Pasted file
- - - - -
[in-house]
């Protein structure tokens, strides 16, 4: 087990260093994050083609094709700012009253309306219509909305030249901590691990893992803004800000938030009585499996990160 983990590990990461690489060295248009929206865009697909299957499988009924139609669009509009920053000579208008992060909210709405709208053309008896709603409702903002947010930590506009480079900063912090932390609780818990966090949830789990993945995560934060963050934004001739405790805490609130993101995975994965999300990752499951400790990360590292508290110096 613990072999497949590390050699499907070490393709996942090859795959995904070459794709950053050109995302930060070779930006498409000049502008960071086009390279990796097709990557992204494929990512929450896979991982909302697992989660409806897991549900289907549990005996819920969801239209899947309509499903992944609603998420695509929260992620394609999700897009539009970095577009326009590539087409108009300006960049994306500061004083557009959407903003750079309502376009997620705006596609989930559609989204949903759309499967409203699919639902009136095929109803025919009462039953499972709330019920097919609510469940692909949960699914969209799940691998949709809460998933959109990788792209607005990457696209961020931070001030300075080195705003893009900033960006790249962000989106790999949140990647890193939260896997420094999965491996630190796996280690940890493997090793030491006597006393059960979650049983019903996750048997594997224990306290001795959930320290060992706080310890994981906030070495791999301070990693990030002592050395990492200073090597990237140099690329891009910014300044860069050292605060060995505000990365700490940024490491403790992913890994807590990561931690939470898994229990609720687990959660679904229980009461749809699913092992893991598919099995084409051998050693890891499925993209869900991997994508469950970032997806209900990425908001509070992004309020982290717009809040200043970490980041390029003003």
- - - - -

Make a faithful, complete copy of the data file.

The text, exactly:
[in-house]
């Protein structure tokens, strides 16, 4: 087990260093994050083609094709700012009253309306219509909305030249901590691990893992803004800000938030009585499996990160 983990590990990461690489060295248009929206865009697909299957499988009924139609669009509009920053000579208008992060909210709405709208053309008896709603409702903002947010930590506009480079900063912090932390609780818990966090949830789990993945995560934060963050934004001739405790805490609130993101995975994965999300990752499951400790990360590292508290110096 613990072999497949590390050699499907070490393709996942090859795959995904070459794709950053050109995302930060070779930006498409000049502008960071086009390279990796097709990557992204494929990512929450896979991982909302697992989660409806897991549900289907549990005996819920969801239209899947309509499903992944609603998420695509929260992620394609999700897009539009970095577009326009590539087409108009300006960049994306500061004083557009959407903003750079309502376009997620705006596609989930559609989204949903759309499967409203699919639902009136095929109803025919009462039953499972709330019920097919609510469940692909949960699914969209799940691998949709809460998933959109990788792209607005990457696209961020931070001030300075080195705003893009900033960006790249962000989106790999949140990647890193939260896997420094999965491996630190796996280690940890493997090793030491006597006393059960979650049983019903996750048997594997224990306290001795959930320290060992706080310890994981906030070495791999301070990693990030002592050395990492200073090597990237140099690329891009910014300044860069050292605060060995505000990365700490940024490491403790992913890994807590990561931690939470898994229990609720687990959660679904229980009461749809699913092992893991598919099995084409051998050693890891499925993209869900991997994508469950970032997806209900990425908001509070992004309020982290717009809040200043970490980041390029003003």